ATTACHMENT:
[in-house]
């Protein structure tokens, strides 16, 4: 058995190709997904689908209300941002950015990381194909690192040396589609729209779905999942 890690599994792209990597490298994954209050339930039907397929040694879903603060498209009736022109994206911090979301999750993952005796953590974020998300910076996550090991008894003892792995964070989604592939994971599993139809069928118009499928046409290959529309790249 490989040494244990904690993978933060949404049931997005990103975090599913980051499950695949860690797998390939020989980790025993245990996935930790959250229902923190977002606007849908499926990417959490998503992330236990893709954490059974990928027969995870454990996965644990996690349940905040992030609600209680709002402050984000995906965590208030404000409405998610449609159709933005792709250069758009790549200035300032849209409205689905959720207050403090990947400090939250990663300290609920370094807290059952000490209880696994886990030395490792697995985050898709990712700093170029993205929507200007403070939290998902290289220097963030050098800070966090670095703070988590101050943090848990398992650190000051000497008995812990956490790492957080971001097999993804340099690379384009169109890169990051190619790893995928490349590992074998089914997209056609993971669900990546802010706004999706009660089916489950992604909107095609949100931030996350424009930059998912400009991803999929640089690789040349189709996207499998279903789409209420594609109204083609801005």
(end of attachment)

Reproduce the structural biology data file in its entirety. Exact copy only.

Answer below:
[in-house]
């Protein structure tokens, strides 16, 4: 058995190709997904689908209300941002950015990381194909690192040396589609729209779905999942 890690599994792209990597490298994954209050339930039907397929040694879903603060498209009736022109994206911090979301999750993952005796953590974020998300910076996550090991008894003892792995964070989604592939994971599993139809069928118009499928046409290959529309790249 490989040494244990904690993978933060949404049931997005990103975090599913980051499950695949860690797998390939020989980790025993245990996935930790959250229902923190977002606007849908499926990417959490998503992330236990893709954490059974990928027969995870454990996965644990996690349940905040992030609600209680709002402050984000995906965590208030404000409405998610449609159709933005792709250069758009790549200035300032849209409205689905959720207050403090990947400090939250990663300290609920370094807290059952000490209880696994886990030395490792697995985050898709990712700093170029993205929507200007403070939290998902290289220097963030050098800070966090670095703070988590101050943090848990398992650190000051000497008995812990956490790492957080971001097999993804340099690379384009169109890169990051190619790893995928490349590992074998089914997209056609993971669900990546802010706004999706009660089916489950992604909107095609949100931030996350424009930059998912400009991803999929640089690789040349189709996207499998279903789409209420594609109204083609801005």